Spring JDBC application on WildFly

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This tutorial demonstrates how to develop a Web application using PrimeFaces for the User Interfaces, Spring JDBC for handling persistence and CDI as glue between these technologies. 

Although there are many technologies in this tutorial, you will see that mixing them is not complicated at all. You need a basic Web project as startup; for example the webapp-javaee7 can fit this purpose:

mvn -DarchetypeGroupId=org.codehaus.mojo.archetypes
-DarchetypeArtifactId=webapp-javaee7
-DarchetypeRepository=https://nexus.codehaus.org/content/repositories/snapshots
-DgroupId=mastertheboss
-DartifactId=springjdbc
-Dversion=1.0
-Dpackage=mastertheboss
-Darchetype.interactive=false --batch-mode --update-snapshots archetype:generate

The first class that we will add is a CDI Bean which is in charge to produce and dispose the ConfigurableApplicationContext:


@ApplicationScoped
public class SpringProducer {
     @Produces
        public ConfigurableApplicationContext create() {
            return new ClassPathXmlApplicationContext("applicationContext.xml");
        }

        public void close(@Disposes final ConfigurableApplicationContext ctx) {
            ctx.close();
        }
}

The  ConfigurableApplicationContext is a provider interface which is used to provide an application context to Spring application, by loading beans definition into the file applicationContext.xml

Here is the applicationContext.xml file which defines a Spring Bean named jdbcCustomerDAO and a datasource that is retrieved from the JNDI at "java:jboss/datasources/ExampleDS" (This is the default H2 database included in JBoss/WildFly distribution):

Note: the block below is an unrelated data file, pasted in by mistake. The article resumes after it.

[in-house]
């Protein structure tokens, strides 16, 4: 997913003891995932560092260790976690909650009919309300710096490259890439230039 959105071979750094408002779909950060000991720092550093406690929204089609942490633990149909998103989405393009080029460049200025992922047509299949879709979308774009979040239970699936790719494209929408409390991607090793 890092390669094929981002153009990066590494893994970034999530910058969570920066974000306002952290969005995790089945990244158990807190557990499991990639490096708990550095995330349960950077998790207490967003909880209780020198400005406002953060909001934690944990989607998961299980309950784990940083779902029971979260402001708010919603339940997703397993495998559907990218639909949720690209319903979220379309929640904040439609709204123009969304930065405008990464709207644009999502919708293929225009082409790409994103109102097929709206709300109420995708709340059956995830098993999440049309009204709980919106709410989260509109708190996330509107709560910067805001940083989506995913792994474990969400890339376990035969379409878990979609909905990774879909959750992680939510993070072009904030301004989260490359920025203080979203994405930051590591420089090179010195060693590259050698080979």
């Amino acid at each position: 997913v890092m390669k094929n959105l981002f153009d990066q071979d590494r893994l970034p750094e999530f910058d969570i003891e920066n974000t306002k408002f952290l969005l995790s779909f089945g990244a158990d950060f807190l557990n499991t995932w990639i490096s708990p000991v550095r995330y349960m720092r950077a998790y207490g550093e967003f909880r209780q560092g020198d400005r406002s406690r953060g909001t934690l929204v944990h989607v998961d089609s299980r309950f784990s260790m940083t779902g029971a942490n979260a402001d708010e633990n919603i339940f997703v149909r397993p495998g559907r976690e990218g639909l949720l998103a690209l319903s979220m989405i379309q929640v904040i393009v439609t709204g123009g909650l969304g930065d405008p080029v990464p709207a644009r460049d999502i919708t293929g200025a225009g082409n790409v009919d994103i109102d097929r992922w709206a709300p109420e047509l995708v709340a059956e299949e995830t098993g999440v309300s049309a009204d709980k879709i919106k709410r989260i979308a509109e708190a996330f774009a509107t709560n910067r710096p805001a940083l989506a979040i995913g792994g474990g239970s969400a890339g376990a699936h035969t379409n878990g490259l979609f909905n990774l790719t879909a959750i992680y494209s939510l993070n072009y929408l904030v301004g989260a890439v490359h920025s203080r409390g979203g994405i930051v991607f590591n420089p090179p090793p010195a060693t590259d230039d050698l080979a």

<beans xmlns="http://www.springframework.org/schema/beans"
    xmlns:xsi="http://www.w3.org/2001/XMLSchema-instance" xmlns:p="http://www.springframework.org/schema/p"
    xmlns:aop="http://www.springframework.org/schema/aop" xmlns:context="http://www.springframework.org/schema/context"
    xmlns:jee="http://www.springframework.org/schema/jee" xmlns:tx="http://www.springframework.org/schema/tx"
    xmlns:task="http://www.springframework.org/schema/task"
    xsi:schemaLocation="http://www.springframework.org/schema/aop http://www.springframework.org/schema/aop/spring-aop-3.2.xsdhttp://www.springframework.org/schema/beanshttp://www.springframework.org/schema/beans/spring-beans-3.2.xsdhttp://www.springframework.org/schema/contexthttp://www.springframework.org/schema/context/spring-context-3.2.xsdhttp://www.springframework.org/schema/jeehttp://www.springframework.org/schema/jee/spring-jee-3.2.xsdhttp://www.springframework.org/schema/txhttp://www.springframework.org/schema/tx/spring-tx-3.2.xsdhttp://www.springframework.org/schema/taskhttp://www.springframework.org/schema/task/spring-task-3.2.xsd">
    
    <bean id="jdbcCustomerDAO" class="mastertheboss.dao.JDBCCustomerDAOImpl">
        <property name="dataSource" ref="dataSource" />
    </bean>
    
    <jee:jndi-lookup id="dataSource" jndi-name="java:jboss/datasources/ExampleDS"/>
 
</beans>

Let's see the definition of the class JDBCCustomerDAOImpl:


public class JDBCCustomerDAOImpl implements JDBCCustomerDAO {
    private DataSource dataSource;